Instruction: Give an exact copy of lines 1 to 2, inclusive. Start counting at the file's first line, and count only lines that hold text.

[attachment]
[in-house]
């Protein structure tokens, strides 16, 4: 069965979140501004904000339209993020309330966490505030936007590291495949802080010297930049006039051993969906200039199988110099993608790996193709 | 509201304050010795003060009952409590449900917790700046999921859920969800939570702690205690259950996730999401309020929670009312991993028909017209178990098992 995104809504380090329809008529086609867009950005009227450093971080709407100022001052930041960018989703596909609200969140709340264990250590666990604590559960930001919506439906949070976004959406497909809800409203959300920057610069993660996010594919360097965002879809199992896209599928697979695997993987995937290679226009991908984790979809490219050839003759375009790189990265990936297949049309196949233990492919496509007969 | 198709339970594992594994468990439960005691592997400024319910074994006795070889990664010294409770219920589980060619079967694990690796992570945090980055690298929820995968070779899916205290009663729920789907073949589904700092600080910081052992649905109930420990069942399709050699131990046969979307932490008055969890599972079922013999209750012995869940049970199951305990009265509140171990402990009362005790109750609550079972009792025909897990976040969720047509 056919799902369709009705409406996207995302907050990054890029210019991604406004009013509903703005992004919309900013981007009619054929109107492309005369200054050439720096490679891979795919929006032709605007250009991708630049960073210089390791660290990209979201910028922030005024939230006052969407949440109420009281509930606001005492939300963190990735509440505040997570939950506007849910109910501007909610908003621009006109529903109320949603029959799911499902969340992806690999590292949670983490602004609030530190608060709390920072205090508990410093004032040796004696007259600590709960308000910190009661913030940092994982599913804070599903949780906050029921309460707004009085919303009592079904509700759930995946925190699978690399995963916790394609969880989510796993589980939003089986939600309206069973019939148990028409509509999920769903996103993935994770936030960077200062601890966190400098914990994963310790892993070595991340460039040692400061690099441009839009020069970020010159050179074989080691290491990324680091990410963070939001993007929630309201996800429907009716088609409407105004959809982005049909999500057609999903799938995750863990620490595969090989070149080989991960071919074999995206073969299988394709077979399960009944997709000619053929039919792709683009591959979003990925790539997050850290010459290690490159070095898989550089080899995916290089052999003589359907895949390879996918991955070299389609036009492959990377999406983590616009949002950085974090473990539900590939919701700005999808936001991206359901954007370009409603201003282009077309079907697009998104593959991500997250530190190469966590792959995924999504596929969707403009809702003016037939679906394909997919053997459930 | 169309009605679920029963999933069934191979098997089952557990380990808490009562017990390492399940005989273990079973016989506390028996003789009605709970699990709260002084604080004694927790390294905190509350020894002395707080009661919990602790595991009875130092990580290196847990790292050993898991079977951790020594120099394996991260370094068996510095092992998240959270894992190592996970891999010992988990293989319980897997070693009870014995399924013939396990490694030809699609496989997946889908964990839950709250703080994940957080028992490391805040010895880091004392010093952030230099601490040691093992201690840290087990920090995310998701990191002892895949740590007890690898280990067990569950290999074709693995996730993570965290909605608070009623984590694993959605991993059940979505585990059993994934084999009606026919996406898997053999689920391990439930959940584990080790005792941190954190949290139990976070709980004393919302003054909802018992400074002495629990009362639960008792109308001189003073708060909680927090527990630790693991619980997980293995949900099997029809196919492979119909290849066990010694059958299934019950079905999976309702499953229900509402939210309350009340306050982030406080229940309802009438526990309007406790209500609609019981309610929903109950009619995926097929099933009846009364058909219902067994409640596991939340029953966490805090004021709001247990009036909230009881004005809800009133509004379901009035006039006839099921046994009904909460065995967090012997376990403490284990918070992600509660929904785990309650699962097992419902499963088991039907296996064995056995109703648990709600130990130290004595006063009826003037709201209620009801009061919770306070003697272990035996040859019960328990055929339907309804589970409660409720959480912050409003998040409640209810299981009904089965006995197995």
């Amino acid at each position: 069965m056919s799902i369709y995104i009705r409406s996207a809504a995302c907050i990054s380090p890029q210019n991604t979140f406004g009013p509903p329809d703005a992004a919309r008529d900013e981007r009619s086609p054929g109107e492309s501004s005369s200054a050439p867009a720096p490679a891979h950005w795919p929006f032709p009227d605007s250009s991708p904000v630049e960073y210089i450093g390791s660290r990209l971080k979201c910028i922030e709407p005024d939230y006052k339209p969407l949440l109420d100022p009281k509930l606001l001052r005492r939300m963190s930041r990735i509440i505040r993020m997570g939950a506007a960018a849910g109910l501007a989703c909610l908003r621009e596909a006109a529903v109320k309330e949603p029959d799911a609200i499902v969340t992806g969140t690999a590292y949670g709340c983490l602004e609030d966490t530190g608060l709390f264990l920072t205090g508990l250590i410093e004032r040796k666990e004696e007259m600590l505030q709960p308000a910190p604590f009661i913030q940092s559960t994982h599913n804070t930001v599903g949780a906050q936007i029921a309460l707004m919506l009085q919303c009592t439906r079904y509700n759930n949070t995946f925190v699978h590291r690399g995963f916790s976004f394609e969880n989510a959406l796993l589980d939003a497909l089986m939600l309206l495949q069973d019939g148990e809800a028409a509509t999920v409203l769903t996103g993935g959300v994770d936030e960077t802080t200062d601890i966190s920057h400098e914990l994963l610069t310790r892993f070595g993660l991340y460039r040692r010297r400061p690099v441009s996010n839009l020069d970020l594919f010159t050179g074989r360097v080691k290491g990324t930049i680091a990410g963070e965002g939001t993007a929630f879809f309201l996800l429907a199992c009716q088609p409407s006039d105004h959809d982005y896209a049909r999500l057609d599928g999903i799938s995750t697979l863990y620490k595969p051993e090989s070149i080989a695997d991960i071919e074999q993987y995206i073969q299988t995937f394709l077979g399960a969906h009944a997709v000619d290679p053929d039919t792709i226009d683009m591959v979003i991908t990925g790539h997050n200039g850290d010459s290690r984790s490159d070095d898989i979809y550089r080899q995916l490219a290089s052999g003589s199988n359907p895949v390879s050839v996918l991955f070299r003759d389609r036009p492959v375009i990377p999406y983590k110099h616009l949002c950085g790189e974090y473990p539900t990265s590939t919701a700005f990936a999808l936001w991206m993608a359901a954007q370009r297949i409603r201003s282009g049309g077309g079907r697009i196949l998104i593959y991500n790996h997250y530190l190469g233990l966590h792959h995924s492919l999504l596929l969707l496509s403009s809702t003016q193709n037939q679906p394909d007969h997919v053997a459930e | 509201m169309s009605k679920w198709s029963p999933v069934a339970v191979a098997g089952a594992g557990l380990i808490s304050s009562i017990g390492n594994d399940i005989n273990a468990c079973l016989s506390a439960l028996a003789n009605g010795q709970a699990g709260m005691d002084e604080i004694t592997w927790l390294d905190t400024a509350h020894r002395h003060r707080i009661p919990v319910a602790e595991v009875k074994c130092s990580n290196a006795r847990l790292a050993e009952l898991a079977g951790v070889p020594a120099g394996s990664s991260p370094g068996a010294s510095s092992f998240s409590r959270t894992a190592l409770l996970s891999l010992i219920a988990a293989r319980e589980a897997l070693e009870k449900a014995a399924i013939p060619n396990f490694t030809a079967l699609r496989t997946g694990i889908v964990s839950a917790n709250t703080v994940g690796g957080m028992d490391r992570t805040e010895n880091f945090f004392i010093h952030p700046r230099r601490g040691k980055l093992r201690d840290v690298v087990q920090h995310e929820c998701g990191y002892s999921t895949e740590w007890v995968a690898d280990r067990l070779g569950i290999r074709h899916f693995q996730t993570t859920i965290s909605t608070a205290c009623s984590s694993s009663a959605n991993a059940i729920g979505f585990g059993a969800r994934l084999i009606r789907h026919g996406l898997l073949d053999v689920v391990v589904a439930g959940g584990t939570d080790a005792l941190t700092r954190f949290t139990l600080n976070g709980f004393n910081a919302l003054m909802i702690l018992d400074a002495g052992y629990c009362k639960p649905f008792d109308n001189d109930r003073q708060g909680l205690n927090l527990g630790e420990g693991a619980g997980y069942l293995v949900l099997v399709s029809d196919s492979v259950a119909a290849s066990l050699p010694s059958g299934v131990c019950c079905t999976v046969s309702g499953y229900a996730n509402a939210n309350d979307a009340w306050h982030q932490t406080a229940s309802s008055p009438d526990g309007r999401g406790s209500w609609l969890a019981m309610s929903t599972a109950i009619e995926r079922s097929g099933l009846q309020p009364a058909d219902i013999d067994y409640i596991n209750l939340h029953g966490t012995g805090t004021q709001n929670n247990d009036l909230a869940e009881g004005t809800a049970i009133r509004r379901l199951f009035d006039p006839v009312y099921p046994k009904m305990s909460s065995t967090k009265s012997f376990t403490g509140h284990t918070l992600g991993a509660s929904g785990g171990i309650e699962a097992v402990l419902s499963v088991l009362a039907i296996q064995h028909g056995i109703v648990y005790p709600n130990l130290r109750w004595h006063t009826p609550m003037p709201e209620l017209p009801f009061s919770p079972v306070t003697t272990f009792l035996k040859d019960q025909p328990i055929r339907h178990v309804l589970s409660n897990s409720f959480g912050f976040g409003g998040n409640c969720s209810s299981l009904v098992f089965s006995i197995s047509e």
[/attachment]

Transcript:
[in-house]
């Protein structure tokens, strides 16, 4: 069965979140501004904000339209993020309330966490505030936007590291495949802080010297930049006039051993969906200039199988110099993608790996193709 | 509201304050010795003060009952409590449900917790700046999921859920969800939570702690205690259950996730999401309020929670009312991993028909017209178990098992 995104809504380090329809008529086609867009950005009227450093971080709407100022001052930041960018989703596909609200969140709340264990250590666990604590559960930001919506439906949070976004959406497909809800409203959300920057610069993660996010594919360097965002879809199992896209599928697979695997993987995937290679226009991908984790979809490219050839003759375009790189990265990936297949049309196949233990492919496509007969 | 198709339970594992594994468990439960005691592997400024319910074994006795070889990664010294409770219920589980060619079967694990690796992570945090980055690298929820995968070779899916205290009663729920789907073949589904700092600080910081052992649905109930420990069942399709050699131990046969979307932490008055969890599972079922013999209750012995869940049970199951305990009265509140171990402990009362005790109750609550079972009792025909897990976040969720047509 056919799902369709009705409406996207995302907050990054890029210019991604406004009013509903703005992004919309900013981007009619054929109107492309005369200054050439720096490679891979795919929006032709605007250009991708630049960073210089390791660290990209979201910028922030005024939230006052969407949440109420009281509930606001005492939300963190990735509440505040997570939950506007849910109910501007909610908003621009006109529903109320949603029959799911499902969340992806690999590292949670983490602004609030530190608060709390920072205090508990410093004032040796004696007259600590709960308000910190009661913030940092994982599913804070599903949780906050029921309460707004009085919303009592079904509700759930995946925190699978690399995963916790394609969880989510796993589980939003089986939600309206069973019939148990028409509509999920769903996103993935994770936030960077200062601890966190400098914990994963310790892993070595991340460039040692400061690099441009839009020069970020010159050179074989080691290491990324680091990410963070939001993007929630309201996800429907009716088609409407105004959809982005049909999500057609999903799938995750863990620490595969090989070149080989991960071919074999995206073969299988394709077979399960009944997709000619053929039919792709683009591959979003990925790539997050850290010459290690490159070095898989550089080899995916290089052999003589359907895949390879996918991955070299389609036009492959990377999406983590616009949002950085974090473990539900590939919701700005999808936001991206359901954007370009409603201003282009077309079907697009998104593959991500997250530190190469966590792959995924999504596929969707403009809702003016037939679906394909997919053997459930 | 169309009605679920029963999933069934191979098997089952557990380990808490009562017990390492399940005989273990079973016989506390028996003789009605709970699990709260002084604080004694927790390294905190509350020894002395707080009661919990602790595991009875130092990580290196847990790292050993898991079977951790020594120099394996991260370094068996510095092992998240959270894992190592996970891999010992988990293989319980897997070693009870014995399924013939396990490694030809699609496989997946889908964990839950709250703080994940957080028992490391805040010895880091004392010093952030230099601490040691093992201690840290087990920090995310998701990191002892895949740590007890690898280990067990569950290999074709693995996730993570965290909605608070009623984590694993959605991993059940979505585990059993994934084999009606026919996406898997053999689920391990439930959940584990080790005792941190954190949290139990976070709980004393919302003054909802018992400074002495629990009362639960008792109308001189003073708060909680927090527990630790693991619980997980293995949900099997029809196919492979119909290849066990010694059958299934019950079905999976309702499953229900509402939210309350009340306050982030406080229940309802009438526990309007406790209500609609019981309610929903109950009619995926097929099933009846009364058909219902067994409640596991939340029953966490805090004021709001247990009036909230009881004005809800009133509004379901009035006039006839099921046994009904909460065995967090012997376990403490284990918070992600509660929904785990309650699962097992419902499963088991039907296996064995056995109703648990709600130990130290004595006063009826003037709201209620009801009061919770306070003697272990035996040859019960328990055929339907309804589970409660409720959480912050409003998040409640209810299981009904089965006995197995």